I highly enjoyed this book and it's take on food history. It clarified some points that I had been mulling over in my head, and found it a wonderful companion to Reay Tannehill's book "History of food"
It is not merely about the historical facts surrounding food and cooking in different cultures. It is also a manifesto about the ways cooking has changed and how that effects society from the authors personal opinion. This aspect of the book seems more based on the authors personal biases than on imperical, psychological observation or study of modern societies and historical societies.
As for the perspective the book is written from, it would be obvious to anyone who is reading it that its written from a "traditional," "patriarchal society" view point.
I would have preferred a book about the history of food with less concern for the gender rolls perceived to be carried out in the societies. It seems the author added unneccesary examples, unrelated to the history of food. When discussing different historical methods of cooking he speaks of "Californian tribes, for instance, used to put women who had just given birth and pubescent girls into ovens dug into the ground..." While interesting, I don't find this information pertinent to food history, unless the girls were to be eaten, which they were not, only slowly roasted to death.
He speaks of Ethiopian practice in which "Occasionally a slice of meat would be passed over a man's shoulder to the women and children who stood in silence behind the diners."
Later in the same chapter he states that "the anti-cooking movement is now more than a hundred years old; it started among feminists and socialists... In effect this meant eliminating it (cooking) from people's lives..." even to the extent of having kitchenless homes.Read more ›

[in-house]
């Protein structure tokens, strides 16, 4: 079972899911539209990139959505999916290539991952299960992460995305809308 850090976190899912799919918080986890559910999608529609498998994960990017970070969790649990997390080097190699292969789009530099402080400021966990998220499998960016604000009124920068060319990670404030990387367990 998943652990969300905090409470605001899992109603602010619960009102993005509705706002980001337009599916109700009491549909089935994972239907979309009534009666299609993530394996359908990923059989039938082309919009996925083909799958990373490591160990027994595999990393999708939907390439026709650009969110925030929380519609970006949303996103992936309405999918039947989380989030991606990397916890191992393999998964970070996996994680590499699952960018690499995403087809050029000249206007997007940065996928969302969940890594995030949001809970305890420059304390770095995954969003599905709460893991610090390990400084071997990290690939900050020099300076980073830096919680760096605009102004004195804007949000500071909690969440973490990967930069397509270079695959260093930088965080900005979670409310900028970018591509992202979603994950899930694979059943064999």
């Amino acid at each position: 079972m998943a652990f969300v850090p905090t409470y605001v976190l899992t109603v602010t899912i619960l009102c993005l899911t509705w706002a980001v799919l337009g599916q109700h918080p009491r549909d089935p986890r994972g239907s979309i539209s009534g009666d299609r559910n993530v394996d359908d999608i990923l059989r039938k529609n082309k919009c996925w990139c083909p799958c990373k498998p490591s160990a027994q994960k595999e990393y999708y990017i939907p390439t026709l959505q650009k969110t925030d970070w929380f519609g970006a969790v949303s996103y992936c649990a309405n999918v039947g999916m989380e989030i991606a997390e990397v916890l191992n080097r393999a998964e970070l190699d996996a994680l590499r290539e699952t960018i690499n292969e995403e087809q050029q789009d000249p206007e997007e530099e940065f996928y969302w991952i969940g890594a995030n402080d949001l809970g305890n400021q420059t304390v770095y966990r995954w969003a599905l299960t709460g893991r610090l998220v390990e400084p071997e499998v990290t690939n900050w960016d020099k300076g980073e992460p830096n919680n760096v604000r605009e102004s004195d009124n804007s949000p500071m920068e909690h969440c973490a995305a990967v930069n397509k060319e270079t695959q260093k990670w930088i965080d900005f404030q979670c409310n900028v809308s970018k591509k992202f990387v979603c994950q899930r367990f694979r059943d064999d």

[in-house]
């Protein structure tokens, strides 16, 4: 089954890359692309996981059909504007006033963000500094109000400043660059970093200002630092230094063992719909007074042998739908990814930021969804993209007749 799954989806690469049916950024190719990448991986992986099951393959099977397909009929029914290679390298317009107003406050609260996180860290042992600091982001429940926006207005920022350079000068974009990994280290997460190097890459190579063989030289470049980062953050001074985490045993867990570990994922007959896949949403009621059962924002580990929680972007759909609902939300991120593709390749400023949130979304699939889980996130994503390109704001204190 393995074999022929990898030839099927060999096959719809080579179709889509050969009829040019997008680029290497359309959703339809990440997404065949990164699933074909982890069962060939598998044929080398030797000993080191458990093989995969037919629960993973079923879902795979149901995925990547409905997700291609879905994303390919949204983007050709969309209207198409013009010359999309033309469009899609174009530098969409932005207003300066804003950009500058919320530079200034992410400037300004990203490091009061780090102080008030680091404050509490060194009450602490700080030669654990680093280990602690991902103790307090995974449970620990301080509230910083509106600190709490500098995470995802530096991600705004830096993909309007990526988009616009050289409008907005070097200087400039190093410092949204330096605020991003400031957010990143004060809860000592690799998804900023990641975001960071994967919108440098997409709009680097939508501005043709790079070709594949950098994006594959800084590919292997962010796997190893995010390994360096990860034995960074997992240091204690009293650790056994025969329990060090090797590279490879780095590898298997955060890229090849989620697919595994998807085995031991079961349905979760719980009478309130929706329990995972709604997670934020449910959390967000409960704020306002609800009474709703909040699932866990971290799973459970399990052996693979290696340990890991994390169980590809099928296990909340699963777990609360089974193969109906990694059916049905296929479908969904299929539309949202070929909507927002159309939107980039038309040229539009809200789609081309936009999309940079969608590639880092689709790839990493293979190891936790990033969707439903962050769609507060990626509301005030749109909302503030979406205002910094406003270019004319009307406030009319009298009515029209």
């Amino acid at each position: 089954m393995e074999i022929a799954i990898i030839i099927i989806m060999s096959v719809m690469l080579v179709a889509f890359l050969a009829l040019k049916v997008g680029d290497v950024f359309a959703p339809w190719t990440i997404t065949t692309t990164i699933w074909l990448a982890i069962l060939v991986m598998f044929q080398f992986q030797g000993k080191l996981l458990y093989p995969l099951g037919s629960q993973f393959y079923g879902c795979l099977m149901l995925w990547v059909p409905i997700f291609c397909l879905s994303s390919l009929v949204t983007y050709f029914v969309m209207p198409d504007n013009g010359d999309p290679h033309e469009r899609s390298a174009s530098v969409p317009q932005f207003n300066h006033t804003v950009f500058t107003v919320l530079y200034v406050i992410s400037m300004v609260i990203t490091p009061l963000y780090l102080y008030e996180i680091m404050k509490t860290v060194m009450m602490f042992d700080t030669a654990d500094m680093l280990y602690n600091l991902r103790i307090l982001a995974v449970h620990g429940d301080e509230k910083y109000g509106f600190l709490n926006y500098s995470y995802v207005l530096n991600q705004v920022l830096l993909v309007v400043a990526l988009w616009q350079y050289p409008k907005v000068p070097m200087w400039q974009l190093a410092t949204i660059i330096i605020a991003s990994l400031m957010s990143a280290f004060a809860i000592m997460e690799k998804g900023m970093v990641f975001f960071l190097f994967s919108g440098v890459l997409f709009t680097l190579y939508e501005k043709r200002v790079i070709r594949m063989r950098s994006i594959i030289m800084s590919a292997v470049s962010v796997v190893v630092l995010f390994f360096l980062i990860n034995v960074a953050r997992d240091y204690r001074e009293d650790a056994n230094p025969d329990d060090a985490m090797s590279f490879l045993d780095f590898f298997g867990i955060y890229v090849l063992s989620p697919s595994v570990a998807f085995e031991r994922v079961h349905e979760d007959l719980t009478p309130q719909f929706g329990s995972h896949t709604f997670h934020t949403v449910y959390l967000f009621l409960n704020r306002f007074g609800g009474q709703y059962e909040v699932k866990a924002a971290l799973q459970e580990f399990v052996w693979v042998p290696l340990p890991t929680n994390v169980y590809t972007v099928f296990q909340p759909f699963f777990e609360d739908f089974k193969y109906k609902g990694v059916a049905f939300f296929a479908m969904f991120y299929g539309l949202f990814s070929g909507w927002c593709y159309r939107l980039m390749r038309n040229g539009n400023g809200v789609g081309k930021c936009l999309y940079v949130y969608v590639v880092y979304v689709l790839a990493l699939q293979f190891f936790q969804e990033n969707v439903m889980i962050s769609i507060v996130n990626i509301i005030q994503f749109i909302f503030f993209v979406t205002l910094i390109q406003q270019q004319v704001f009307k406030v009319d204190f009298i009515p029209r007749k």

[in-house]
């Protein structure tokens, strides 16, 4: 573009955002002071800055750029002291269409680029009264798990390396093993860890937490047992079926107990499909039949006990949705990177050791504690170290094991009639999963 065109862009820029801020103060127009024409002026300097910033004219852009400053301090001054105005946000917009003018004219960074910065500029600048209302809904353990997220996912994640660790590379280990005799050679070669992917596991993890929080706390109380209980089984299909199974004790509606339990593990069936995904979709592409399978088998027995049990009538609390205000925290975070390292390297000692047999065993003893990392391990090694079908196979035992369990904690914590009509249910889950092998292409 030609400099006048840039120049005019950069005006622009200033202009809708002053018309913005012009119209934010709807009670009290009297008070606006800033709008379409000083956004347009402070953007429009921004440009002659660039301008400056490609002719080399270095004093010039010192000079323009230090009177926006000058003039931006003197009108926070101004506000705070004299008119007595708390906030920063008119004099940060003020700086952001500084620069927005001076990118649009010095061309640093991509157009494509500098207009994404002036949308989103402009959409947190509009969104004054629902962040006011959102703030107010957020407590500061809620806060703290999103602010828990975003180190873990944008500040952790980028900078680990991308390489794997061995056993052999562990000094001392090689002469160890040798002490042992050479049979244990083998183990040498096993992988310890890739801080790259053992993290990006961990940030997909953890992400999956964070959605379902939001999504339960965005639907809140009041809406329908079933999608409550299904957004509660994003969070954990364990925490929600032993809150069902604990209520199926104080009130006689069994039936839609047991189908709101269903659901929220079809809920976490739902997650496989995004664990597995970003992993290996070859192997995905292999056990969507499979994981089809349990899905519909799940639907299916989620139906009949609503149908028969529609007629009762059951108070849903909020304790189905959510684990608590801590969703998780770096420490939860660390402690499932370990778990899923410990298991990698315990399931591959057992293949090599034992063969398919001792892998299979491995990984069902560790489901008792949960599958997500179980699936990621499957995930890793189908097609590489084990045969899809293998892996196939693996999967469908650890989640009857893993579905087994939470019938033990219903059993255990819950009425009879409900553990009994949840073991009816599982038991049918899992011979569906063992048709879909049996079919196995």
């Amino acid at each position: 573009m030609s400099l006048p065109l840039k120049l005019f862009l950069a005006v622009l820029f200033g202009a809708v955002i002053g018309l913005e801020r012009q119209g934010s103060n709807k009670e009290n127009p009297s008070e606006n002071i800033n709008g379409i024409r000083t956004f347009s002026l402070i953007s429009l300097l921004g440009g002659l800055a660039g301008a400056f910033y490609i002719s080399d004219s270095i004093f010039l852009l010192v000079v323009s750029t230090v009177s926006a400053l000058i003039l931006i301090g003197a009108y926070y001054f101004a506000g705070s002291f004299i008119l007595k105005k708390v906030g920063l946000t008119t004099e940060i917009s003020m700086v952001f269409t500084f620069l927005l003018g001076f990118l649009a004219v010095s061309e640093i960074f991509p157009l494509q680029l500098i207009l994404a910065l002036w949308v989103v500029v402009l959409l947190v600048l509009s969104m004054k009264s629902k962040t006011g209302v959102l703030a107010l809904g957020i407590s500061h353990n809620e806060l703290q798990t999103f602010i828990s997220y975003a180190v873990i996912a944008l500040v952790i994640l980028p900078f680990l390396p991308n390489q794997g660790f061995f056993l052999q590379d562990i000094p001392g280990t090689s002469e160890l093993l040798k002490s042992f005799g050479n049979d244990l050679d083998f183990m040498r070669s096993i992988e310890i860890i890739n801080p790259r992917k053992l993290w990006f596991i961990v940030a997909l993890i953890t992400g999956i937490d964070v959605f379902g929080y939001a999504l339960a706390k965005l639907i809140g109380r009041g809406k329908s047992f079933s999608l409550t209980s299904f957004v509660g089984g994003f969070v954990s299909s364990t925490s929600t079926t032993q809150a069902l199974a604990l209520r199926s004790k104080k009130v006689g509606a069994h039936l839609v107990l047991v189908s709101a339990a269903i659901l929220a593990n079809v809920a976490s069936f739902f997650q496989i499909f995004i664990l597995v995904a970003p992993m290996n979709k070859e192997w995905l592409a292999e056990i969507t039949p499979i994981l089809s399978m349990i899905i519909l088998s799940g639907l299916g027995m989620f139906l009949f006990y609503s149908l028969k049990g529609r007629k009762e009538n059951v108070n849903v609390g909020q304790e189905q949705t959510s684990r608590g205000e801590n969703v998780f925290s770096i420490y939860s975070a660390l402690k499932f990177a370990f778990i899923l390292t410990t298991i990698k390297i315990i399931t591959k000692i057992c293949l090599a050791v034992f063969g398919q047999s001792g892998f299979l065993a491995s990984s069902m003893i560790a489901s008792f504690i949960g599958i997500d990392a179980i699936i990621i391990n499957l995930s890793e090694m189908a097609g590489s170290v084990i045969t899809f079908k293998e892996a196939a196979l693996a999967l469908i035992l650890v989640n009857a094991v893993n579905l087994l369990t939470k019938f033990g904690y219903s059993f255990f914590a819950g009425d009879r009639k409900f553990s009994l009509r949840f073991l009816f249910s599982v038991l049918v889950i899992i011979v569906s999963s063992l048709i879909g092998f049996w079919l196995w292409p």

Most Recent Customer Reviews
A fascinating book on a little known subject, packed with well documented information and written in a very pleasing style.Published 17 months ago by Amazon Customer
So rich in culinary history and "five-dollar" words! The casual foodie will not enjoy this, but the serious student will probably devour it. A lot of info. Read morePublished on March 5, 2014 by Pony princess
The topic is interesting and I have enjoyed other books exploring food-cultural issues. And this book is good for maybe the first half.... Read morePublished on July 26, 2013 by D. S. Nelson
This book is well written but a bit "textbooky" with occasional words I needed to look up. I have an excellent vocabulary so this is significant but it is not too dry. Read morePublished on June 17, 2013 by meganajjcec
Delivered quickly, rare hard to find book, I would like to find more like this one at this great low price. Food history between 600you and 1600the AD.Published on January 9, 2012 by Angus
A great overview of the cultural dynamics of food as determined by environment, imperialism, globalization, religion, capitalism, science and quackery. Read morePublished on September 25, 2011 by E. Neily
A fascinating and erudite account of our prehistoric and historic relationship with food. The book discusses such things as herding versus hunting, sea weed, cannibalism... etc. Read morePublished on July 15, 2008 by Porgy
This is a great book although, amazon never delivered. I had ordered this book 2 weeks before school(along with 2 other books for school), it never came. Read morePublished on September 24, 2007 by Lindsay A. Nicholls